Over the last couple of months we started seeing a trend in our Geekzone forums: more and more people who bought Samsung Galaxy SIII smartphones being affected by the Samsung Sudden Death. But the worrying part of this trend was really the number of times people reported their handsets coming back from the repair service with a "no warranty repair" tag, saying the user must have tampered with the ROM on the phone.
The Samsung Galaxy SIII Sudden Death is a well known problem and Samsung is quiet about it. Basically you are using your phone and with no reason at all it freezes. You can't turn it off, you can't do anything except take the battery out.
The boot might show something like this:
CUSTOM BINARY DOWNLOAD: No
CURRENT BINARY: Samsung Official
SYSTEM STATUS: Custom
The "SYSTEM STATUS" shows customs because the NAND memory is corrupt and it can't read the product name or system partition therefore it defaults to 'SYSTEM STATUS: Custom'.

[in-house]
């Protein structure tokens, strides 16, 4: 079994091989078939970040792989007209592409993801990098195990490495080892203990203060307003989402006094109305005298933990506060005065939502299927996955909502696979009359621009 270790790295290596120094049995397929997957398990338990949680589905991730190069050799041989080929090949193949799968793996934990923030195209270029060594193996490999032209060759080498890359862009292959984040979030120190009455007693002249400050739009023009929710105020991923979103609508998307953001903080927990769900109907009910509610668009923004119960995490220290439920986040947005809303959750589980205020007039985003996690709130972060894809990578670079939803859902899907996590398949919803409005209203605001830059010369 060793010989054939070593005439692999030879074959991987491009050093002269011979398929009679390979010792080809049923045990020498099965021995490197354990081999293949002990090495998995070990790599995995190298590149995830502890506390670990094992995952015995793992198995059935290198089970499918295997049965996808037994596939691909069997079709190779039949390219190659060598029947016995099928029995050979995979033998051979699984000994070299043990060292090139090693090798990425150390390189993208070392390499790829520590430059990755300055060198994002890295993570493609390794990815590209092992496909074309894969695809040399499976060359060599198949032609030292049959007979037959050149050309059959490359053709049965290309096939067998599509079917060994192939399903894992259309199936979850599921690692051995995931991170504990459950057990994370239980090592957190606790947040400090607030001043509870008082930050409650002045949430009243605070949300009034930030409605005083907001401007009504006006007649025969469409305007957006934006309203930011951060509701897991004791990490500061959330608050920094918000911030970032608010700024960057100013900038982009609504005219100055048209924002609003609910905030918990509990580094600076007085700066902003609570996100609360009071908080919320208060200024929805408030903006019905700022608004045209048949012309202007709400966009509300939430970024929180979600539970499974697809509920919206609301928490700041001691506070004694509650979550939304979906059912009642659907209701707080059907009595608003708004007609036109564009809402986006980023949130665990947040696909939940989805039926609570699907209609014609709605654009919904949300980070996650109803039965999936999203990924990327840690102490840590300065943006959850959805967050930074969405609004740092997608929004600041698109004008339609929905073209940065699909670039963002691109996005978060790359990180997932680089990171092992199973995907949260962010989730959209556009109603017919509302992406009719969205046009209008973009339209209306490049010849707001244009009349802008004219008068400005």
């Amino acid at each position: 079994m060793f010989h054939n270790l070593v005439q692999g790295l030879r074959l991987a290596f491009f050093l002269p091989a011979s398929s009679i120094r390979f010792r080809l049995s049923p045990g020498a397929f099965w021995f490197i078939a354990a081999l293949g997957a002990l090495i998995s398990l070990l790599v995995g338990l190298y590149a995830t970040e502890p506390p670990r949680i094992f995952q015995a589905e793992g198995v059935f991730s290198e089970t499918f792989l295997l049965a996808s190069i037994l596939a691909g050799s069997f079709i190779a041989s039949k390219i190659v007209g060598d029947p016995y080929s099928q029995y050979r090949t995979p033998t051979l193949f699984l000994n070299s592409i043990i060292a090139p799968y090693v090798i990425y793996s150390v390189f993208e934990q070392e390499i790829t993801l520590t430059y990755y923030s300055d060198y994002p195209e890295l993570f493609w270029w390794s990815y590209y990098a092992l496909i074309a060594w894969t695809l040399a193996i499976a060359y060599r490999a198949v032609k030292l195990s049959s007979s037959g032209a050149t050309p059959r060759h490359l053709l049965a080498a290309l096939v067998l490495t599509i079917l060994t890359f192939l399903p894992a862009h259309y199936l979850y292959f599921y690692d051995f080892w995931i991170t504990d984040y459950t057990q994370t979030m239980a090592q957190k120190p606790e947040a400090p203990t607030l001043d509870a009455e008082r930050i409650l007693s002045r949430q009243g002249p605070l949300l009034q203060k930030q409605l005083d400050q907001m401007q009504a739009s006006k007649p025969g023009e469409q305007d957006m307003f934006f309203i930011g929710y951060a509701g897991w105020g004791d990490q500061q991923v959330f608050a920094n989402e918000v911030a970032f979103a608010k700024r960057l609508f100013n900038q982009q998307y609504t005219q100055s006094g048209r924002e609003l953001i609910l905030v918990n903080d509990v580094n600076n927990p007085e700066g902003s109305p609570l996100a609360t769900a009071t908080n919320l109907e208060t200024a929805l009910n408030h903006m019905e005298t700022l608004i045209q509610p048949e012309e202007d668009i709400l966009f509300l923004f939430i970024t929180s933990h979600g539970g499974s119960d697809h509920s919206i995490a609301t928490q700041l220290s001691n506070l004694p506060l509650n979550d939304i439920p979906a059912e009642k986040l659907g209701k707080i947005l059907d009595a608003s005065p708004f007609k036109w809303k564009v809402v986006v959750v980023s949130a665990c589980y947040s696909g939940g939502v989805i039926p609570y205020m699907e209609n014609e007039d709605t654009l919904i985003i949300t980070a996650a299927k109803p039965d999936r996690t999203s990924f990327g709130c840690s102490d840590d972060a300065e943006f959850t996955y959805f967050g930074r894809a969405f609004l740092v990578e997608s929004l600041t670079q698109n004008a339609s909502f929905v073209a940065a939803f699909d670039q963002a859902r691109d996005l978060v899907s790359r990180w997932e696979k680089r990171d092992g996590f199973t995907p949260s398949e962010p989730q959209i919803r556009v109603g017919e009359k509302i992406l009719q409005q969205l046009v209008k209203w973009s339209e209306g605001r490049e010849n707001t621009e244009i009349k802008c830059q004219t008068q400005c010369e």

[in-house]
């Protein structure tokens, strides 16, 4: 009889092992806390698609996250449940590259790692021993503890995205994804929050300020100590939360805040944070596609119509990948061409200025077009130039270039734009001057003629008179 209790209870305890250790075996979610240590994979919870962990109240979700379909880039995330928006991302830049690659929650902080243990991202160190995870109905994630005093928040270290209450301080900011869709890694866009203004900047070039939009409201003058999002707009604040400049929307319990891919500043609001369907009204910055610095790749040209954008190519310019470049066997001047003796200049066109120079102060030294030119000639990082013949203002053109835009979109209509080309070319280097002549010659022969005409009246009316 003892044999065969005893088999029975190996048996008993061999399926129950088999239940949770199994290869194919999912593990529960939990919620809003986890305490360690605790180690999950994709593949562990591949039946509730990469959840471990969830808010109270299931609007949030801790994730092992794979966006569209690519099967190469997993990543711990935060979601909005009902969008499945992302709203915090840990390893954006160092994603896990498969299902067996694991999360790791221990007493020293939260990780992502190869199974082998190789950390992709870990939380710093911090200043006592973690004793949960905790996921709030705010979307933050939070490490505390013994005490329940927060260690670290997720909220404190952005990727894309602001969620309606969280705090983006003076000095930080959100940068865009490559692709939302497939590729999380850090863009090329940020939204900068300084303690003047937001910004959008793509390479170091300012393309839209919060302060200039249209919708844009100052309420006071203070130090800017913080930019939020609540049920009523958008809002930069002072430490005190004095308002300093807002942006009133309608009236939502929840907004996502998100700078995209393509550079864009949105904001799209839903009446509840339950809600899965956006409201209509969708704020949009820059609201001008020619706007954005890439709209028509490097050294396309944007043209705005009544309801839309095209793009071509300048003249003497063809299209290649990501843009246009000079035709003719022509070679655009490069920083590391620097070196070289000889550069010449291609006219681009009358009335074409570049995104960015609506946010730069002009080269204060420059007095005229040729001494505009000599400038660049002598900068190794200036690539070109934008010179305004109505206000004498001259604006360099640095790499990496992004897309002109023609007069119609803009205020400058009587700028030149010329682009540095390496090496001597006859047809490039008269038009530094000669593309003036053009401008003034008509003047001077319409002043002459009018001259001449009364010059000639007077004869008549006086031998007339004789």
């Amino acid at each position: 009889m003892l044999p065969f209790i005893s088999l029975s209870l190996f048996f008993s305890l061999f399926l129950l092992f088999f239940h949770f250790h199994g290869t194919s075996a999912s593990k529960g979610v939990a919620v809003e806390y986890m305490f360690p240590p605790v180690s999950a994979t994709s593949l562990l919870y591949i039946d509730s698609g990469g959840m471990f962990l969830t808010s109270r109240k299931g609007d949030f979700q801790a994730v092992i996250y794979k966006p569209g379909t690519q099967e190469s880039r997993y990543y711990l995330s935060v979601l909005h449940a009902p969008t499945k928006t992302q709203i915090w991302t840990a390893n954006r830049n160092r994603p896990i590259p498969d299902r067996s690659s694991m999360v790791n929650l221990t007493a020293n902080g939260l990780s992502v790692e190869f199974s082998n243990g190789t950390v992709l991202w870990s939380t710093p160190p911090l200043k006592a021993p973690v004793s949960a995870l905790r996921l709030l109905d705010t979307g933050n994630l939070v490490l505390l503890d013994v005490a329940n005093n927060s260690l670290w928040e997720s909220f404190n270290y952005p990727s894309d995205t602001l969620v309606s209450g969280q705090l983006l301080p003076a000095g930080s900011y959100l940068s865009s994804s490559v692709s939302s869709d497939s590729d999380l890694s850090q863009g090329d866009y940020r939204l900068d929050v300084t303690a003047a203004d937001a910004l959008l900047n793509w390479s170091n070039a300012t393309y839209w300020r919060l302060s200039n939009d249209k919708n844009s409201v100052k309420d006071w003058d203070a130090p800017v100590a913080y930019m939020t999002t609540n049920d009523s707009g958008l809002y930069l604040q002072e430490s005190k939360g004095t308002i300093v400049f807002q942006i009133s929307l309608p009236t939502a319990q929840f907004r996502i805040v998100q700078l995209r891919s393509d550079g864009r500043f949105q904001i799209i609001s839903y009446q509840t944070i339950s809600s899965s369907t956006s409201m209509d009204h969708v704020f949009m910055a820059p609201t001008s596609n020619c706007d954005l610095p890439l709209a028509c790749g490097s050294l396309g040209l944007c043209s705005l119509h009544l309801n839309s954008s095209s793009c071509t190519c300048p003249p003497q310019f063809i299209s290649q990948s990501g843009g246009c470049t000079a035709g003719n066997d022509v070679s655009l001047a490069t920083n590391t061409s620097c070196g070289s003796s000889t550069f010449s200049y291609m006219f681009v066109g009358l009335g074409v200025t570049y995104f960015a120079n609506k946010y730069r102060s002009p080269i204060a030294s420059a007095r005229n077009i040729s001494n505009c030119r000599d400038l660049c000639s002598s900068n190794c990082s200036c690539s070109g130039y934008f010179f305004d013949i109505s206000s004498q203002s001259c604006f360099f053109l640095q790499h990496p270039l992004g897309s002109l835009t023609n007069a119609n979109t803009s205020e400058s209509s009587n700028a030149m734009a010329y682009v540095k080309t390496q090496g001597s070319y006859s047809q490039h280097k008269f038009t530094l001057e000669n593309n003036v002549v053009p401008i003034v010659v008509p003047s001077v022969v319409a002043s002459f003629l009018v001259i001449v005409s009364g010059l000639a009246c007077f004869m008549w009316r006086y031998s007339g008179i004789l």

According to a discussion on XDA:
The following ROMs include a Kernel, bootloader and recovery with the Update 7 "Fixes" applied. If you have one of these, officially consider yourself "Safe". If you rooted one of the below stock ROMs, you will also be safe, however - if you changed to a custom kernel or recovery, you need to look at the below custom sections. If you have never rooted, the stock section is all you need read.
As It appears all 4.1.2 kernels have the fixes, there is no longer a need to test them all. See below for a list of tested kernels that have the fix. All kernels subsequent to these will also be regarded as safe.
People who have never rooted need not read any further. Essentially, if you have an official, never rooted 4.1.2 ROM, you're "safe"
You can check your handset by running eMMC Brickbug Check. At this moment there isn't firm information if this is really just a firmware issue or a hardware problem with some batches of the memory used on these handsets.
We read reports of people on Geekzone saying that repair services denied warranty repair claiming the phone was modified based on this system status, even if there was no modification at all.
If you get this kind of response, do not settle. Take the handset back to the retailer where you got it from and make sure they understand this is a known fault. You do not have to deal with Samsung as under the Consumer Guarantees Act this is what retailers have to do. Make it clear it's a problem that Samsung is aware of and it must be repaired under warranty.
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